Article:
LONDON, Sept. 22 (UPI) -- London said it was appalled that Iranian officials executed a 17-year-old boy by hanging in public, complaining it violated international norms.
Iran executed Alireza Molla-Soltani in a public hanging after he was sentenced in July to die for stabbing a popular athlete, Ruhollah Dadashi, to death in July. He said the stabbing was in self-defense.
Payvand, a Web site publishing reports in opposition to the Iranian regime, said Soltani pleaded for mercy before the hanging.
British Middle East and North African Minister Alistair Burt said in a statement that public executions have no place in the modern world.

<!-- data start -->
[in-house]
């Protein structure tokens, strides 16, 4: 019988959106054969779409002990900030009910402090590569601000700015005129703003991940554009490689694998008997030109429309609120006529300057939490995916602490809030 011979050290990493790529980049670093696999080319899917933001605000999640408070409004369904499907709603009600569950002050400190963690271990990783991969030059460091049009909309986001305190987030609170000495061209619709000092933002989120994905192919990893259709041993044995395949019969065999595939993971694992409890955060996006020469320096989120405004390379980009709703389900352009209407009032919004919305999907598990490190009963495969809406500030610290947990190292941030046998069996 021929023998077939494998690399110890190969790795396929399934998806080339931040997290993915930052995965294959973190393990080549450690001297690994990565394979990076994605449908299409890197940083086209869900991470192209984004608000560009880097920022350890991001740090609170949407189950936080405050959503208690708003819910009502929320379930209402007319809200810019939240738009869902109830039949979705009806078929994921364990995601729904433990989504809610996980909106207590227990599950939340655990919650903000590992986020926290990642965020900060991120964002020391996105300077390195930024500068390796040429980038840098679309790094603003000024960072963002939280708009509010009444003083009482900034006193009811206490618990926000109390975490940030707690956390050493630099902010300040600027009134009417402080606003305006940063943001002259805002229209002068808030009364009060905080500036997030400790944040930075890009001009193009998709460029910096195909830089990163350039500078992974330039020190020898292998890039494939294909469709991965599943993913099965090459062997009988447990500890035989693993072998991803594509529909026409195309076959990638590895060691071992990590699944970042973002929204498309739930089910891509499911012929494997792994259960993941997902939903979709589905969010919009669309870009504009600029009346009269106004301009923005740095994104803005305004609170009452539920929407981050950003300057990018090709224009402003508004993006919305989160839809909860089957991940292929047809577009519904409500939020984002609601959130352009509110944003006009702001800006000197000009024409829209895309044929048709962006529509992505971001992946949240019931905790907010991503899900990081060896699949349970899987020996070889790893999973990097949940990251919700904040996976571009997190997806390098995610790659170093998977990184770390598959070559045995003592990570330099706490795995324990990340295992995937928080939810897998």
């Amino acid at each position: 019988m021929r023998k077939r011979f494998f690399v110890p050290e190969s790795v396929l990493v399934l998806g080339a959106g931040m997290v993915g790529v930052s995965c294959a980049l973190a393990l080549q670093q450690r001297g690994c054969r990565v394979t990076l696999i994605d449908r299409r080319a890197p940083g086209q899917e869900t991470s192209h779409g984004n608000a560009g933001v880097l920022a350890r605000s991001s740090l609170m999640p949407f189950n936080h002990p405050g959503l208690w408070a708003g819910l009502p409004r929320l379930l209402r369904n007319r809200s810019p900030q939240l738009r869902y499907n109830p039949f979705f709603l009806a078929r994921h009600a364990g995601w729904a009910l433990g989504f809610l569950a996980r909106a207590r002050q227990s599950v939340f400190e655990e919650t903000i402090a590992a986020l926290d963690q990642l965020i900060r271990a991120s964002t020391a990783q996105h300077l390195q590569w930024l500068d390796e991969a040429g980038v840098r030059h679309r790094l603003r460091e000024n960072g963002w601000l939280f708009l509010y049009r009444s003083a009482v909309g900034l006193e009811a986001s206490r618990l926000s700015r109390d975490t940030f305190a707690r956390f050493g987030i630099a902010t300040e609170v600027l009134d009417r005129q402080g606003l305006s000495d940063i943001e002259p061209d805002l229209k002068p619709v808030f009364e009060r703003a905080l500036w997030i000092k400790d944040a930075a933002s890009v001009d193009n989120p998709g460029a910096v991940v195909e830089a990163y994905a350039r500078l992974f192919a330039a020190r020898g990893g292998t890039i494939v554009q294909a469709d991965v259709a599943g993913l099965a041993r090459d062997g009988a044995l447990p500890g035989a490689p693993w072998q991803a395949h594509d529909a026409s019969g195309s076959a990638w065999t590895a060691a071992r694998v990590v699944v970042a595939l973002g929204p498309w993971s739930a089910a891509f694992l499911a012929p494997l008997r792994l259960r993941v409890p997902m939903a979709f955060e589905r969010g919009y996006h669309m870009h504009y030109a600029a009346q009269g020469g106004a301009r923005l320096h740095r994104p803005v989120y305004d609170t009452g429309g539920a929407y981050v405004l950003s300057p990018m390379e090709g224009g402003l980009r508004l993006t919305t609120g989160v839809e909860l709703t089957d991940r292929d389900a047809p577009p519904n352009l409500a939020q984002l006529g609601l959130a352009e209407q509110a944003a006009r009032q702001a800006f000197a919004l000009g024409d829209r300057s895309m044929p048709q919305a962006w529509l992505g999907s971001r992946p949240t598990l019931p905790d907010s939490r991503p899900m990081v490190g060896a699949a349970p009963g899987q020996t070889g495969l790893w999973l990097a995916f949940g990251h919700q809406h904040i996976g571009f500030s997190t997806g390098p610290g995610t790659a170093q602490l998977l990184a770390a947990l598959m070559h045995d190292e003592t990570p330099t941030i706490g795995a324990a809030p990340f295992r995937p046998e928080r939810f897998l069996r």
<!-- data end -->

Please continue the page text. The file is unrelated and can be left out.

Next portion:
"Iran's own President Mahmoud Ahmadinejad has previously declared that Iran does not execute children under 18 years of age," he said. "To do so contravenes the international obligations Iran has signed up to. I call again on the Iranian authorities to end these inhumane practices."
The British Foreign and Commonwealth Office said, following meetings between Iranian and British officials on the sidelines of the U.N. General Assembly meeting, that there was "no animosity" between either peoples. There were "important areas of disagreement" between the two governments, however.
The United Nations had called on Iran to cooperate fully with the council and give the envoy access to the country to report on the human rights condition in Iran.
France, the United States and other Western powers walked out on Ahmadinejad as he delivered his address Thursday to the U.N. General Assembly.